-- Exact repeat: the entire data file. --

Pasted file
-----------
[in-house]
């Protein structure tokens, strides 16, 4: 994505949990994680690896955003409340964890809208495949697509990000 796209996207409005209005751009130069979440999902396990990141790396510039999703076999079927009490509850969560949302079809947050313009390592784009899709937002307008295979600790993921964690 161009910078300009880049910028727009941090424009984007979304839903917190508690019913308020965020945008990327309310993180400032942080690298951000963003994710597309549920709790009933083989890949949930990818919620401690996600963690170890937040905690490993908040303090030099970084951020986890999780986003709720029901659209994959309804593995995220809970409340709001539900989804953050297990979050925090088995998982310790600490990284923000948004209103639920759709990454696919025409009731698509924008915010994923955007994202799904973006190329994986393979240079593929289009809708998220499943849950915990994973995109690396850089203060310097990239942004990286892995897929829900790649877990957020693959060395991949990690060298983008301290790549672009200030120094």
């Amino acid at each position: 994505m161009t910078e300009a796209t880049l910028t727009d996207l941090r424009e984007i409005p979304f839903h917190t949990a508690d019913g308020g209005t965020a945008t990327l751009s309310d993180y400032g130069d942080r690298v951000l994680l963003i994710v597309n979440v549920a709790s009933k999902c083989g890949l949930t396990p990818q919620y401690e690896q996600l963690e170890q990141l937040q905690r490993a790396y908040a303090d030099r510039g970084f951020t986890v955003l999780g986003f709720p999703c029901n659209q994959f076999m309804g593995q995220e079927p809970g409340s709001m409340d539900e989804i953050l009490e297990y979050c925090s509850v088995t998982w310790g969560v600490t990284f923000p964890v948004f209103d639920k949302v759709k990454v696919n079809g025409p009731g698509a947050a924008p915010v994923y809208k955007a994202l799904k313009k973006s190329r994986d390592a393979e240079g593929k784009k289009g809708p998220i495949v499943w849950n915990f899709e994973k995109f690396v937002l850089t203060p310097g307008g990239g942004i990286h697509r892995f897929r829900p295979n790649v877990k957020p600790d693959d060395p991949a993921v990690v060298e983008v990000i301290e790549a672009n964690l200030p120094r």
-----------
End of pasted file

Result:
[in-house]
């Protein structure tokens, strides 16, 4: 994505949990994680690896955003409340964890809208495949697509990000 796209996207409005209005751009130069979440999902396990990141790396510039999703076999079927009490509850969560949302079809947050313009390592784009899709937002307008295979600790993921964690 161009910078300009880049910028727009941090424009984007979304839903917190508690019913308020965020945008990327309310993180400032942080690298951000963003994710597309549920709790009933083989890949949930990818919620401690996600963690170890937040905690490993908040303090030099970084951020986890999780986003709720029901659209994959309804593995995220809970409340709001539900989804953050297990979050925090088995998982310790600490990284923000948004209103639920759709990454696919025409009731698509924008915010994923955007994202799904973006190329994986393979240079593929289009809708998220499943849950915990994973995109690396850089203060310097990239942004990286892995897929829900790649877990957020693959060395991949990690060298983008301290790549672009200030120094």
């Amino acid at each position: 994505m161009t910078e300009a796209t880049l910028t727009d996207l941090r424009e984007i409005p979304f839903h917190t949990a508690d019913g308020g209005t965020a945008t990327l751009s309310d993180y400032g130069d942080r690298v951000l994680l963003i994710v597309n979440v549920a709790s009933k999902c083989g890949l949930t396990p990818q919620y401690e690896q996600l963690e170890q990141l937040q905690r490993a790396y908040a303090d030099r510039g970084f951020t986890v955003l999780g986003f709720p999703c029901n659209q994959f076999m309804g593995q995220e079927p809970g409340s709001m409340d539900e989804i953050l009490e297990y979050c925090s509850v088995t998982w310790g969560v600490t990284f923000p964890v948004f209103d639920k949302v759709k990454v696919n079809g025409p009731g698509a947050a924008p915010v994923y809208k955007a994202l799904k313009k973006s190329r994986d390592a393979e240079g593929k784009k289009g809708p998220i495949v499943w849950n915990f899709e994973k995109f690396v937002l850089t203060p310097g307008g990239g942004i990286h697509r892995f897929r829900p295979n790649v877990k957020p600790d693959d060395p991949a993921v990690v060298e983008v990000i301290e790549a672009n964690l200030p120094r």